News

Senior Spotlight: Brittney Blakely

Name: Brittney Nicole Blakely

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Age: 21

Hometown: Atlanta, GA

School: COL’14

Major: Sociology

Minor: Justice and Peace Studies


Campus Involvement:

GUSA- Secretary of Social Justice; RAK (Random Acts of Kindness) Leader for GIVES (Georgetown Individuals Vocal and Energetic for Service); REL (Resonant Essence Live), Hoya Saxa Weekend Planning Committee; Best Buddies, HOPE (Hoya Outreach Programs in Education).

Which group would you say you are the most involved in? Which means the most to you?

It would have to be a toss up between Hoya Saxa Weekend, GIVES and REL. I have passion for music and the fact that is serves as a creative form of release. There are some incredible voices on campus and REL gives me the opportunity to sing with them, sing the type of music I enjoy and grew up with, and to share it with the Georgetown community. On the other hand, GIVES is still fresh! This is the first year it’s been officially up and running. GIVES’s purpose is to take care of our community here, especially since Georgetown can be very stressful. GIVES means a lot to me because I get to interact with a variety of individuals on the basis of spreading happiness and making people smile. Seriously, it’s the best feeling ever.

Tell us more about Hoya Saxa Weekend!

I have served as Co-Chair over the planning committee for two years and love it so much because it allows students to explore campus who may not have had the chance to visit by themselves. It’s also a chance for them to see that the on-campus community of people of color is thriving and strong in its culture, presence, and support. It’s wonderful to meet so many excited and energetic people, and to begin building solid relationships with underclassmen.

 What do you have to say to the critics of programs like Hoya Saxa Weekend and Community Scholars who believe that these initiatives create further divisions in our community?

I think these programs are necessary because they are a way to address the institutionalized ways in which people are kept from opportunity. It’s necessary for us to have the support system created by programs like these, especially since students of color are up against more than your average student.

Tell us about your position as Secretary of Social Justice in GUSA. What challenges and triumphs have you faced?

My main responsibility is to promote and connect the initiatives, events and organizations and students who work towards alleviating issues of social injustice here on campus, in DC, and the nation. We should always be aware of the social injustices going around us and know the power that we have as students and leaders to change that. When it comes to anything social justice-related, the challenges are always funding, awareness and simple limits such as capacity and practicality within institutional rules. As Secretary of Social Justice, one of my main goals is to eliminate the problem of students being intimidated by the issues and to create awareness of relevant event and programs. I, along with my under-secretary Rebecca Tamiru and the executive cabinet are working hard to ensure some amazing successes for our community!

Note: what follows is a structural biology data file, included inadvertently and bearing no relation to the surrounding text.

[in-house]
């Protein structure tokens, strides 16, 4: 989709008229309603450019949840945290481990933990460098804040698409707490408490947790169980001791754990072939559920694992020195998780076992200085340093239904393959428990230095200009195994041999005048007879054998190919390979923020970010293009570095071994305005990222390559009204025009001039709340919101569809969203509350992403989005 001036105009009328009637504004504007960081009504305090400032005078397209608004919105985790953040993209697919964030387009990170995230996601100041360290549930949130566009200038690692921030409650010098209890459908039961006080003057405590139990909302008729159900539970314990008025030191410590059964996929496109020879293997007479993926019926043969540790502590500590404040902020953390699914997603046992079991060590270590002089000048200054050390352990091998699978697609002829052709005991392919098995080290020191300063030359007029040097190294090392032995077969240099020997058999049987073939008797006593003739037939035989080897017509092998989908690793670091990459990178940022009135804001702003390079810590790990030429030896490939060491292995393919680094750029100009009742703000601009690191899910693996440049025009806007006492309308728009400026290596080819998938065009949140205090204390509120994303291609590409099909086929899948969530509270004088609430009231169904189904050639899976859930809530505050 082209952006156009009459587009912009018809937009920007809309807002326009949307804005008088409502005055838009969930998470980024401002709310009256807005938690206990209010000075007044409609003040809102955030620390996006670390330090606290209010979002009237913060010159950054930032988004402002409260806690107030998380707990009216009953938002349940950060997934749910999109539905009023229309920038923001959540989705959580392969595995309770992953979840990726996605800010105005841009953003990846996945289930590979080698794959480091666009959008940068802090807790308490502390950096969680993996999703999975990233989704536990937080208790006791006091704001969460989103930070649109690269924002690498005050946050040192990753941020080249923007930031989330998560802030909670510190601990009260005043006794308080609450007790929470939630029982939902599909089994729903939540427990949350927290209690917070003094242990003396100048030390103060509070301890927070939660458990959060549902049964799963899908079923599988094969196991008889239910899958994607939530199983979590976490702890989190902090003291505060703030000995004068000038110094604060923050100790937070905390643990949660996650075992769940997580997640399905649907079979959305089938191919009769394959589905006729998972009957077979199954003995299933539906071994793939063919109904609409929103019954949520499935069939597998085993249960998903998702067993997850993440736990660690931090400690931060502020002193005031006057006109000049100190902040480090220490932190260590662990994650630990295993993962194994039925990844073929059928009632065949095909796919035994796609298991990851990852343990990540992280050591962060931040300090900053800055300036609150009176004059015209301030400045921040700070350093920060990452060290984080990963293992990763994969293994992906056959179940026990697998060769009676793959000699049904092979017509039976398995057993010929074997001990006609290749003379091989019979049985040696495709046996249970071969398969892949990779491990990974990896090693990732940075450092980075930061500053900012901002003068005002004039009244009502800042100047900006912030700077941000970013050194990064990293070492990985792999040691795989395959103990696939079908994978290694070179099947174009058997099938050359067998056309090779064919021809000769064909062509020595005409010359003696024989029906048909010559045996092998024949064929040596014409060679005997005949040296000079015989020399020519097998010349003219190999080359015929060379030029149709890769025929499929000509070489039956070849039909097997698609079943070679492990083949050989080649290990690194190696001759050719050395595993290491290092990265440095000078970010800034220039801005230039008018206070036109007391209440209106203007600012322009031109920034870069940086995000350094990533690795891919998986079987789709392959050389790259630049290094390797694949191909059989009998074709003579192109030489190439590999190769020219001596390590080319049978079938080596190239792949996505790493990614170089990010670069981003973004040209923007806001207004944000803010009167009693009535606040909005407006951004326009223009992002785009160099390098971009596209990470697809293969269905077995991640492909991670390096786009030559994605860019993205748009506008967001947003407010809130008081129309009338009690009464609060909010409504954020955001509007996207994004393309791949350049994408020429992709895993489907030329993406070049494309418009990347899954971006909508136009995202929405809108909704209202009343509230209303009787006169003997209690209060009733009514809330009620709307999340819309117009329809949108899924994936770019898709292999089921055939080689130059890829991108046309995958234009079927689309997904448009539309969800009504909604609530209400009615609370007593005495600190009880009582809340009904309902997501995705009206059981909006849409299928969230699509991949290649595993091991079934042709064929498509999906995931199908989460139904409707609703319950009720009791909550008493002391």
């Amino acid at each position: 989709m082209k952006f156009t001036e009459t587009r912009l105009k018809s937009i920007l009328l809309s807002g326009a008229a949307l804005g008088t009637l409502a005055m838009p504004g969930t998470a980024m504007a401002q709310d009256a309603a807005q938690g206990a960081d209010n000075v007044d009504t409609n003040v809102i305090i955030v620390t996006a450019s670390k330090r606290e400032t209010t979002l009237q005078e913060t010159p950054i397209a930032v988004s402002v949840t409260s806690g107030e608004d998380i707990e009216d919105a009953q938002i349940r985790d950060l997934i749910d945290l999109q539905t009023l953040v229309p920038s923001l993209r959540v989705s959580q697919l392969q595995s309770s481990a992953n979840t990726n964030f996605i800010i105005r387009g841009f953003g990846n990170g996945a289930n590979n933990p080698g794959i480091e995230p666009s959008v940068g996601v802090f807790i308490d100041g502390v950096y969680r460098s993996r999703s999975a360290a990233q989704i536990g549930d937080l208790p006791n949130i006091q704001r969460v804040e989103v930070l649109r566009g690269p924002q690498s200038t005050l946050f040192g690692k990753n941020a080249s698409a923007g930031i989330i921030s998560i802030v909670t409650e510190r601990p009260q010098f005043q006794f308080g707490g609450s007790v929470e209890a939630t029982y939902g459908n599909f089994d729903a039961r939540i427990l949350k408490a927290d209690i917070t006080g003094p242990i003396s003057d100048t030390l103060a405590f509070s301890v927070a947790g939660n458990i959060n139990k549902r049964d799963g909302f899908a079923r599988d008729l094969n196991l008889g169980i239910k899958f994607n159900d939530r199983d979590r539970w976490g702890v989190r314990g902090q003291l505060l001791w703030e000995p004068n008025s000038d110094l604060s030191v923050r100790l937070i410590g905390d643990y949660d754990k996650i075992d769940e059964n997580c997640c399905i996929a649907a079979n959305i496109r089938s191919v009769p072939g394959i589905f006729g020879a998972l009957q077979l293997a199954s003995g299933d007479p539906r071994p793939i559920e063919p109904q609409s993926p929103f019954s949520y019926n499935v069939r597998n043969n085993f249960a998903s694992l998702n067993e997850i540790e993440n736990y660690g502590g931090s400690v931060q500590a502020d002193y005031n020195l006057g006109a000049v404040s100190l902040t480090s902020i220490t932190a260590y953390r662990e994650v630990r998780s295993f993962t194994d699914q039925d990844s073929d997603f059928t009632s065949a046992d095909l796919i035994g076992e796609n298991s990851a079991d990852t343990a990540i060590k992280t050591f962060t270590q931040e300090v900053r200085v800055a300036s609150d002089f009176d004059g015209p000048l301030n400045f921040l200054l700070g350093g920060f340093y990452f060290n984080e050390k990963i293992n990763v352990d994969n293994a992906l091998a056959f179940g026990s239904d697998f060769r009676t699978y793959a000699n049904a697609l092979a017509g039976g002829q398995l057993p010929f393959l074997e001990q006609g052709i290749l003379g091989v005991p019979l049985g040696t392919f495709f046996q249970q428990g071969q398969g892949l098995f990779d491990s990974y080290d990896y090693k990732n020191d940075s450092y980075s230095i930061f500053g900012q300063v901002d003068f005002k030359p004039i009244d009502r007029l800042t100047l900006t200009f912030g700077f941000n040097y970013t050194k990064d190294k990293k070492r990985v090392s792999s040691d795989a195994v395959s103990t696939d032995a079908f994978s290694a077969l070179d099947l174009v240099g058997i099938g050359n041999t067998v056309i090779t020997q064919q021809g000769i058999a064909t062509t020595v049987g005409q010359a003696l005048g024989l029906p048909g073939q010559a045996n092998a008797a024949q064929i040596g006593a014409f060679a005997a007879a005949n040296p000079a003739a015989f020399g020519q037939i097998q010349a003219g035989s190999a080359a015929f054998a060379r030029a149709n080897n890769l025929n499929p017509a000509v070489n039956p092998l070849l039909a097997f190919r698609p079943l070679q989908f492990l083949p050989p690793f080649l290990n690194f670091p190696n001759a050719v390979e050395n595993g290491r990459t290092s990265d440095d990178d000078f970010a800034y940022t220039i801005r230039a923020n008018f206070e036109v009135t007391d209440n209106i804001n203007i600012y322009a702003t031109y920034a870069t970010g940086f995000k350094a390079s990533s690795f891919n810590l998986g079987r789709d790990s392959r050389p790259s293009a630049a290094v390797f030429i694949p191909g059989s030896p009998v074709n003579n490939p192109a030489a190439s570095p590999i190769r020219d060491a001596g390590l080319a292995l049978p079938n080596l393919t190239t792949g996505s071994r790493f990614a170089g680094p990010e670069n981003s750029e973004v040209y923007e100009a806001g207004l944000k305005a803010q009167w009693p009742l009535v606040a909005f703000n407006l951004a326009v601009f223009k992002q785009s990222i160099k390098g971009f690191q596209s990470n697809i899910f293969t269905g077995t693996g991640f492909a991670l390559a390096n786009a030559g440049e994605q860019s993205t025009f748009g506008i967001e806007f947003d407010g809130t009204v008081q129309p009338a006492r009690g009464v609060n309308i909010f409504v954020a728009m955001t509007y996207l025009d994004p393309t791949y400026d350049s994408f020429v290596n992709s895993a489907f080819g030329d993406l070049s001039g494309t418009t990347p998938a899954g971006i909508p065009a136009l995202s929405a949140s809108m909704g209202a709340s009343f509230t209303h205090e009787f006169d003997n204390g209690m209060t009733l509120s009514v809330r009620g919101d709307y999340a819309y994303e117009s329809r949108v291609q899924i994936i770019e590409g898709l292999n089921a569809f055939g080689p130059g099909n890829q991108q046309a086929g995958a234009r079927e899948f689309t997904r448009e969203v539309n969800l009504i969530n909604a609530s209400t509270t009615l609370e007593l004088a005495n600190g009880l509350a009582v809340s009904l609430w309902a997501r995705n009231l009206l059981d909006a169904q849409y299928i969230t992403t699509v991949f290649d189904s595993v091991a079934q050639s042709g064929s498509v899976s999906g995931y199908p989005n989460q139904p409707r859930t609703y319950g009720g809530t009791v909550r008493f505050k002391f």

How effective do you think Georgetown students are in living up to the Jesuit ideal of men and women for others?

I think there’s a very thriving community of students who are involved and engaged in men and women for others, but I always feel that we could do more. This ideal should be something that we practice everyday and it forms a part of building a better community.

What legacy do you hope to leave on the Hilltop?

(laughs) That’s a tough question! The thought of legacy is something weird for me to think about because it’s something that others formulate. I never really think about my accomplishments  or what others think about them, I’m just focused on how I’m treating those that I interact with and making sure that I am happy in what I am doing. But hopefully making people smile, making Georgetown more bearable and happy for those I know despite all the stress we’re under. Just the idea of consistent care and awareness of our community and being there for others while we’re trying to make it here and push through, working on ourselves in hopes to change the world.

 Any advice for underclassmen?

Remember not everyone is going to like you, and not everybody needs to. Stay true to who you are. Some people will be accepting of it and some people won’t. Love those who do, and for those who don’t, pray for ’em and keep it moving!

Zoe Gadegbeku, Editor-in-Chief

Photo credit: Zoe Epstein, Graphics and Photography Staff

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